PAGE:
Since the conclusion of the Oroville Spillway scare that resulted in the evacuation of almost 200,000 residents, we look back at the events occurred and what happens next.
Sacramento Bee reporter Dale Kasler and CapRadio's Bob Moffitt recap their experiences covering Oroville.
Matthew Murray, incident commander liaison for the Oroville Dam, also joins to talk about his role handling evacuation and repair orders.
A timeline of Oroville Spillway events compiled by USA Today.
• Feb. 7. California Department of Water Resources officials identify a hole in the main spillway of Oroville Dam, the nation's tallest dam, and stop the release of water for a time down it.
• Feb. 9. Water officials say they know of “no imminent or expected threat to public safety or the integrity of Oroville Dam.”
• Feb. 10. Reservoir operators determine if releases from the nearly full reservoir can be maintained, the lake might not rise to the point where the emergency spillway would be used.
• Feb. 11. Water from Lake Oroville tops 901 feet above sea level, begins flowing for the first time in the dam's nearly 50-year history down the emergency spillway.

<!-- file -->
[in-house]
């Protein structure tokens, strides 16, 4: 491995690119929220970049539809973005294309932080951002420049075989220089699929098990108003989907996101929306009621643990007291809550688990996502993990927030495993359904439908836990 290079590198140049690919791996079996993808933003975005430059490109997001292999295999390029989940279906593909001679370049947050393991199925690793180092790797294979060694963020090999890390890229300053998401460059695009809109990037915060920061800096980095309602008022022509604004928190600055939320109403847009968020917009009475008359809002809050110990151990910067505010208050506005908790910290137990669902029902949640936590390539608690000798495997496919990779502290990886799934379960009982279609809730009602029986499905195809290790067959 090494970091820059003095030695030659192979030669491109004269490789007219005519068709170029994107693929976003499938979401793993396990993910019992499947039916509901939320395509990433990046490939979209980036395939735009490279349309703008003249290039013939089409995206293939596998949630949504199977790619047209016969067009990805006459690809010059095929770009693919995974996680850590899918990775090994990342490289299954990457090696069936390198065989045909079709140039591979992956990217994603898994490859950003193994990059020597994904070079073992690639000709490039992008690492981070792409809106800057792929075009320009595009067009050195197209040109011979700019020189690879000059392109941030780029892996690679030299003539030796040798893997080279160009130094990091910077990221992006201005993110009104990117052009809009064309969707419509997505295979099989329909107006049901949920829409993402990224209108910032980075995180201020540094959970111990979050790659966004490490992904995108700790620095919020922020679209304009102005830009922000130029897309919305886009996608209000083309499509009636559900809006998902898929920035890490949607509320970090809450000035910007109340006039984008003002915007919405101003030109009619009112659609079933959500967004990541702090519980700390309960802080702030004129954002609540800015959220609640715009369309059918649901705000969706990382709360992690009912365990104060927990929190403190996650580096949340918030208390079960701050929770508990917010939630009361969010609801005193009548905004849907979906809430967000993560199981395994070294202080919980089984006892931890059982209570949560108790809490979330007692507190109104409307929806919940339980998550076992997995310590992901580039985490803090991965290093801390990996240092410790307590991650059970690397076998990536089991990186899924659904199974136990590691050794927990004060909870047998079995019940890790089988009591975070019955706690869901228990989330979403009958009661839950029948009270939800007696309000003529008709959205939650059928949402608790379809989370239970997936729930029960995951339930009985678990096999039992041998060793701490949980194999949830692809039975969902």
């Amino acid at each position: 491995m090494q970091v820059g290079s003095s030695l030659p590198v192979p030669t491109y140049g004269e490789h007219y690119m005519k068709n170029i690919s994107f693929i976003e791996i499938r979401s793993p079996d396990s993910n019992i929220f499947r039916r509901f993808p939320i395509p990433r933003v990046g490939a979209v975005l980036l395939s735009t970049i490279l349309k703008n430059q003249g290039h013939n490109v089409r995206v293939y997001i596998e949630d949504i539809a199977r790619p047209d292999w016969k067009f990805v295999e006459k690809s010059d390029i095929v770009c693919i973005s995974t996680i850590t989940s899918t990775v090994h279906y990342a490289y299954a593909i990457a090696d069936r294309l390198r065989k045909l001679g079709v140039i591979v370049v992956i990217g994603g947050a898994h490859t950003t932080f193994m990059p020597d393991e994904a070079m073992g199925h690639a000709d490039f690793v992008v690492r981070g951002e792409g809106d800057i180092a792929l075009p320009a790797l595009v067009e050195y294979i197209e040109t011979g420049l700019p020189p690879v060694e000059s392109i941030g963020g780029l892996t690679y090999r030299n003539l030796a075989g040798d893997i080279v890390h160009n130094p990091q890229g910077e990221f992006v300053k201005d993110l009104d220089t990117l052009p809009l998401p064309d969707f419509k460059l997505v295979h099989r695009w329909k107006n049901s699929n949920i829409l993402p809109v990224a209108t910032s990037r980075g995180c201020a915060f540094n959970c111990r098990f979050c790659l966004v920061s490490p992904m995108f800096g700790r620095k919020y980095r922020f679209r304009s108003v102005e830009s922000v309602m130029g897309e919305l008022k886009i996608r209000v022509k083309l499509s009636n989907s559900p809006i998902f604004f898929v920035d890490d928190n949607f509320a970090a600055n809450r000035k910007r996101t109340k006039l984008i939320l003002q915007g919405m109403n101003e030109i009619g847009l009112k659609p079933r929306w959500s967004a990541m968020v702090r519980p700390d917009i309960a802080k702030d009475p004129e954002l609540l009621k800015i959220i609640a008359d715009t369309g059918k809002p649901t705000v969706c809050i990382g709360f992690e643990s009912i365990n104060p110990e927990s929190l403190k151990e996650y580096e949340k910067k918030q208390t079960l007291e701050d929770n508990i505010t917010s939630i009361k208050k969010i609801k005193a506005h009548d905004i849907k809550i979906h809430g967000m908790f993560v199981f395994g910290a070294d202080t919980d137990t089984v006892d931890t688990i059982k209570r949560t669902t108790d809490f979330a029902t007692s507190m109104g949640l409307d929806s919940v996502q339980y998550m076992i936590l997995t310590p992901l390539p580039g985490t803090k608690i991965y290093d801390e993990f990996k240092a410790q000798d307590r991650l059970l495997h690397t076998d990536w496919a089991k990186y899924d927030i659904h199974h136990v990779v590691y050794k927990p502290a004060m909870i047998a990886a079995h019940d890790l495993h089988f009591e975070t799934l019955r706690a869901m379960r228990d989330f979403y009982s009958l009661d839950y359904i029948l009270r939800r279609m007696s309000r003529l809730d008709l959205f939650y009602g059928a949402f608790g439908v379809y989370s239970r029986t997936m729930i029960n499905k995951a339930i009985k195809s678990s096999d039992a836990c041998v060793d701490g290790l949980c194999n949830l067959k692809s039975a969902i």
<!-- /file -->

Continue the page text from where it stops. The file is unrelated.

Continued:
• Feb. 12. Water officials discover the emergency spillway's erosion problems and begin sending water over the damaged main spillway again. In late afternoon the Butte County sheriff declares mandatory evacuation of area below dam affecting nearly 200,000 residents.
• Feb. 14. Officials allow evacuees to go home but say the situation could change quickly as new storms dump more rain. President Trump OKs disaster relief for the area.
• Feb. 20. After continued releases of water from Lake Oroville in anticipation of the rain, water officials say they have reached their target lake level of 850 feet above sea level.
• Feb. 27. Water officials halt flows down the lake's main spillway to assess the damage to it and clear the pool below the dam of debris from all the erosion. They anticipate as long as a week's shutdown of the spillway.